California Legislature Grants AB5 Exemption to Writers, Musicians and More

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The California freelance law AB5 has made 2020 a nightmare for many of the gig workers it was intended to protect, by creating strict limits on how much work they could do. But those limits may be gone soon for freelance writers, photographers, and musicians, as the Chronicle reports that the California legislature has passed an AB5 cleanup bill  that exempts dozens of independent contractor professions from having to deal with the AB5 limits.

The new bill is called AB2257, written by the same Assemblyperson Lorena Gonzalez who wrote the original AB5. The revised version passed both the California State Senate and the Assembly Monday with no votes against it, but would still need to be signed into law by Governor Gavin Newsom. Newsom played pretty coy when asked about it in a press conference last week, saying, “I anticipate again, having the opportunity to sign that bill very, very shortly.”  

According to the Chronicle, the complete list of professions who would be granted exemptions to AB5 restrictions are: “Musicians (with some exceptions), translators and interpreters, still photographers, photojournalists, videographers (with some exceptions), photo editors, graphic designers, web designers, tutors, consultants, youth sports coaches, caddies, wedding or event planners and vendors, handypeople, movers, dog walkers and groomers, pool cleaners, insurance underwriters, manufactured housing salespeople, competition judges, landscape architects, performers teaching master classes, foresters, real estate appraisers and home inspectors, feedback aggregators.”

This does not affect Uber, Lyft, and Doordash drivers, or any gig drivers for the big tech companies. (Those companies are flouting the rules anyway). And there will still be the big Prop. 22 vote in November, where DoorDash, Lyft, and Uber all spent $30 million apiece so they could avoid giving their drivers minimum wage and basic workplace rights. Now that small companies can hire independent contractors again, it’s a pretty clear decision to oppose Prop. 22 to make sure big companies treat their workers better.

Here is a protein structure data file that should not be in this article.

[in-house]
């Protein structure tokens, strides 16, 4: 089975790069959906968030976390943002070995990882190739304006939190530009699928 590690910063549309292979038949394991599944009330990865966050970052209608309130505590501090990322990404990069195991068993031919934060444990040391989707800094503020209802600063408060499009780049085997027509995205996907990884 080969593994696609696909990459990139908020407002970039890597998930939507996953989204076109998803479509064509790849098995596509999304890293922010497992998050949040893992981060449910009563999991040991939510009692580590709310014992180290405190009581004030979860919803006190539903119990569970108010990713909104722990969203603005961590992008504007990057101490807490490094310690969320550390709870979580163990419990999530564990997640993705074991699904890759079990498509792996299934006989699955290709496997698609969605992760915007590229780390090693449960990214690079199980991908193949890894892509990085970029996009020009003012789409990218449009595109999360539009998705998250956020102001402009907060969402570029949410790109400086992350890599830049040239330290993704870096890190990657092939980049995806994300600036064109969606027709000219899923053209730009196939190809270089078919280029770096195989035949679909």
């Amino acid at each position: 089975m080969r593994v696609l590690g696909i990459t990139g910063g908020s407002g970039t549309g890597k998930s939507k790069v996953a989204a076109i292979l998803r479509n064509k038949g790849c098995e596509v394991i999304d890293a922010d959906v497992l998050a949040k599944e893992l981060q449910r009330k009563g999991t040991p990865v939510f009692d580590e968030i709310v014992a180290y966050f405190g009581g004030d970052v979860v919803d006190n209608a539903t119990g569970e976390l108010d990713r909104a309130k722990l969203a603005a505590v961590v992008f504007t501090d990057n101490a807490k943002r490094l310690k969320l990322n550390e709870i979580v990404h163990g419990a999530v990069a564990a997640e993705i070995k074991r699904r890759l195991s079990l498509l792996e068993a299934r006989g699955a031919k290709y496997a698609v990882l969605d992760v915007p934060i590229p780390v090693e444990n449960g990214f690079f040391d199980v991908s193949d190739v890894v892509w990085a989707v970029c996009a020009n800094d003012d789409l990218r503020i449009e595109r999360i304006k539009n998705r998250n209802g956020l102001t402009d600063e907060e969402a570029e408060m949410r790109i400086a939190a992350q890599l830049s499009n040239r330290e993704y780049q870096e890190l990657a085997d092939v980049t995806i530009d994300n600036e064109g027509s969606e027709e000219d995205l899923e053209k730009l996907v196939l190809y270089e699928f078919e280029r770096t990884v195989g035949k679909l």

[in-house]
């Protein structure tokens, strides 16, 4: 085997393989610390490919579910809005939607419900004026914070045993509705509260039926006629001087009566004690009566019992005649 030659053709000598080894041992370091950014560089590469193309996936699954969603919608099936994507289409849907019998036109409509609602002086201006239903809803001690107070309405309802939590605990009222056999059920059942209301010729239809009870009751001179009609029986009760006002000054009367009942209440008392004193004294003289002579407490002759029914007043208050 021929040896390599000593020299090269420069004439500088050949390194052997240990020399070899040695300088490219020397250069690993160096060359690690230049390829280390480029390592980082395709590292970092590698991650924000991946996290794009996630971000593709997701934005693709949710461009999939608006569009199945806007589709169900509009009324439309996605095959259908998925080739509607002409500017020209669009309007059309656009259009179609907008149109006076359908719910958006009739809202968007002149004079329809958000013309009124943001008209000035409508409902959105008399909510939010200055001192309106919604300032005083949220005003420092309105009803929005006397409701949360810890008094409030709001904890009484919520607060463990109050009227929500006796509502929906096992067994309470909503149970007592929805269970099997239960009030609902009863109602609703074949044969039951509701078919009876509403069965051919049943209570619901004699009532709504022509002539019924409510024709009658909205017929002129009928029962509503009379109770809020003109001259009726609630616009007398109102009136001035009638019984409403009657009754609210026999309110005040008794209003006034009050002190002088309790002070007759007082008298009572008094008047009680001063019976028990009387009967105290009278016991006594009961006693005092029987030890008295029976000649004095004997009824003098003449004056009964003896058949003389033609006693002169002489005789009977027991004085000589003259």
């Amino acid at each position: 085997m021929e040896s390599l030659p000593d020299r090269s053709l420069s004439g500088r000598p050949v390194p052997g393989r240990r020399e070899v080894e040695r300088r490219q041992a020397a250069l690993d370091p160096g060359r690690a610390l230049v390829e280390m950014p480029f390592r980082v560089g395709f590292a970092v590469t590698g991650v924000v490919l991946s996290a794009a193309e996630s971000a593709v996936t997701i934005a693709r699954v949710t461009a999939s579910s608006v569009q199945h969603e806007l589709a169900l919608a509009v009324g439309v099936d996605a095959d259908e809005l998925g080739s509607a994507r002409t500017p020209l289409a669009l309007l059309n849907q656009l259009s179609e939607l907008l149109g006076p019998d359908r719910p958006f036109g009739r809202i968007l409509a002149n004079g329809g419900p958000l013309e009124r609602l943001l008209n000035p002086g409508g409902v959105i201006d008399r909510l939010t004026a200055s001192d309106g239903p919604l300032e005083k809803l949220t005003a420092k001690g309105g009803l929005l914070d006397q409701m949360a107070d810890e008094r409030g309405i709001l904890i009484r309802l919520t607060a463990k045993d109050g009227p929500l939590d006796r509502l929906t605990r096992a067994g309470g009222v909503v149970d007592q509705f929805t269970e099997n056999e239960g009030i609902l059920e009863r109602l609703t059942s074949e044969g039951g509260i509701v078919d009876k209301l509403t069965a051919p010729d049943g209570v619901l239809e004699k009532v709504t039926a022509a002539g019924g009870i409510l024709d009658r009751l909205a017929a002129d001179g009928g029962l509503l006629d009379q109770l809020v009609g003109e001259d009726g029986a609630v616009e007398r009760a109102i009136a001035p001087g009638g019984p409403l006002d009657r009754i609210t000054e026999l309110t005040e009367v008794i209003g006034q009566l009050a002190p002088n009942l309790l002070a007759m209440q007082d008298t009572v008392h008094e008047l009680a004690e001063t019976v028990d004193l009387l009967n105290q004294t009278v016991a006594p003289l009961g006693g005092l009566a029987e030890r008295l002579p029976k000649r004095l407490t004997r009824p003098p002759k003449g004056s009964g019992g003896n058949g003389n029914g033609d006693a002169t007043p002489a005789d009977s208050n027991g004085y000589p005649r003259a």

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Joe Kukura- Millionaire in Training

Joe Kukura- Millionaire in Training

Joe Kukura is a two-bit marketing writer who excels at the homoerotic double-entendre. He is training to run a full marathon completely drunk and high, and his work has appeared in the New York Times and Wall Street Journal on days when their editors made particularly curious decisions.


  1. Mo
    September 1, 2020 at 12:49 pm — Reply

    AB5 does not in itself “create strict limits on how much work [those previously working as contractors] could do”. When these people lose work or working hours, it is because the companies who are hiring them are unwilling to spend the extra money required to pay these people as employees. While AB5 is admittedly a blunt tool that has legit hurt many people’s ability to make a living, it’s important to also recognize that companies are ultimately the ones deciding whether to continue hiring these people under new law, and that they bear a large part of the culpability for people’s decreased income.

    • Hayes Valley
      September 2, 2020 at 11:14 am — Reply

      While that’s true for certain classes of gig workers, its actively false for most others. It’s wildly impractical to require that, for example, someone who submits 36 photos for publication to a newspaper in a fiscal year be considered an employee and given a minimum wage.

      That’s not how freelancing works. And that’s why this exception was needed. The fact that Sanchez herself is the one behind it is an open admission that the original AB5 was badly designed and drafted.

  2. CMC
    September 3, 2020 at 2:08 pm — Reply

    The bill’s author was Lorena Gonzalez NOT Loretta Sanchez — it’s right there in the embedded Tweet!

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